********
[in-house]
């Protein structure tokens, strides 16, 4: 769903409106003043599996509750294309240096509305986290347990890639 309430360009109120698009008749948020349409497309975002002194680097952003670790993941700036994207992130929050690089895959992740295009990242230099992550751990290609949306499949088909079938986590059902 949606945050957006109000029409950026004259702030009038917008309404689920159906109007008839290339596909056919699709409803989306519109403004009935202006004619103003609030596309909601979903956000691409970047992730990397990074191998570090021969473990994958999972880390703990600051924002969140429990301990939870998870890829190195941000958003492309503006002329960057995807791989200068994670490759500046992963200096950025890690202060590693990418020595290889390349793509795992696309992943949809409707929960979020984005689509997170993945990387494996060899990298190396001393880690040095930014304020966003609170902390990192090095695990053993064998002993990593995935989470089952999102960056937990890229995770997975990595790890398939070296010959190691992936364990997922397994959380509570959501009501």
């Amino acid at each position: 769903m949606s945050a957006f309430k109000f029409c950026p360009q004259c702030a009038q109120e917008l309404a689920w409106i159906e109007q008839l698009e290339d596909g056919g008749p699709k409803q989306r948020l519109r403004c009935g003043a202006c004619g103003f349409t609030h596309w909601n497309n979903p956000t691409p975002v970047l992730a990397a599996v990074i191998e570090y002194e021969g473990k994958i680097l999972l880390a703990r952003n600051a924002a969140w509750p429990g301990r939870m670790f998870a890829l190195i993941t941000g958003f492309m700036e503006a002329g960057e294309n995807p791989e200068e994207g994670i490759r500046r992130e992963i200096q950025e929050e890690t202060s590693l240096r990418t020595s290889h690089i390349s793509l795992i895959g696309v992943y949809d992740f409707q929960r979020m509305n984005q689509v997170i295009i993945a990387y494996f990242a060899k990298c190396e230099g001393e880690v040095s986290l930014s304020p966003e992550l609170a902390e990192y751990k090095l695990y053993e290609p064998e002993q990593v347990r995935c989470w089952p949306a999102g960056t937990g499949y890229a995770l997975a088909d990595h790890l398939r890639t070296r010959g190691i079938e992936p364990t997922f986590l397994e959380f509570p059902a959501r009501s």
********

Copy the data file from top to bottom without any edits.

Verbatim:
[in-house]
């Protein structure tokens, strides 16, 4: 769903409106003043599996509750294309240096509305986290347990890639 309430360009109120698009008749948020349409497309975002002194680097952003670790993941700036994207992130929050690089895959992740295009990242230099992550751990290609949306499949088909079938986590059902 949606945050957006109000029409950026004259702030009038917008309404689920159906109007008839290339596909056919699709409803989306519109403004009935202006004619103003609030596309909601979903956000691409970047992730990397990074191998570090021969473990994958999972880390703990600051924002969140429990301990939870998870890829190195941000958003492309503006002329960057995807791989200068994670490759500046992963200096950025890690202060590693990418020595290889390349793509795992696309992943949809409707929960979020984005689509997170993945990387494996060899990298190396001393880690040095930014304020966003609170902390990192090095695990053993064998002993990593995935989470089952999102960056937990890229995770997975990595790890398939070296010959190691992936364990997922397994959380509570959501009501």
């Amino acid at each position: 769903m949606s945050a957006f309430k109000f029409c950026p360009q004259c702030a009038q109120e917008l309404a689920w409106i159906e109007q008839l698009e290339d596909g056919g008749p699709k409803q989306r948020l519109r403004c009935g003043a202006c004619g103003f349409t609030h596309w909601n497309n979903p956000t691409p975002v970047l992730a990397a599996v990074i191998e570090y002194e021969g473990k994958i680097l999972l880390a703990r952003n600051a924002a969140w509750p429990g301990r939870m670790f998870a890829l190195i993941t941000g958003f492309m700036e503006a002329g960057e294309n995807p791989e200068e994207g994670i490759r500046r992130e992963i200096q950025e929050e890690t202060s590693l240096r990418t020595s290889h690089i390349s793509l795992i895959g696309v992943y949809d992740f409707q929960r979020m509305n984005q689509v997170i295009i993945a990387y494996f990242a060899k990298c190396e230099g001393e880690v040095s986290l930014s304020p966003e992550l609170a902390e990192y751990k090095l695990y053993e290609p064998e002993q990593v347990r995935c989470w089952p949306a999102g960056t937990g499949y890229a995770l997975a088909d990595h790890l398939r890639t070296r010959g190691i079938e992936p364990t997922f986590l397994e959380f509570p059902a959501r009501s």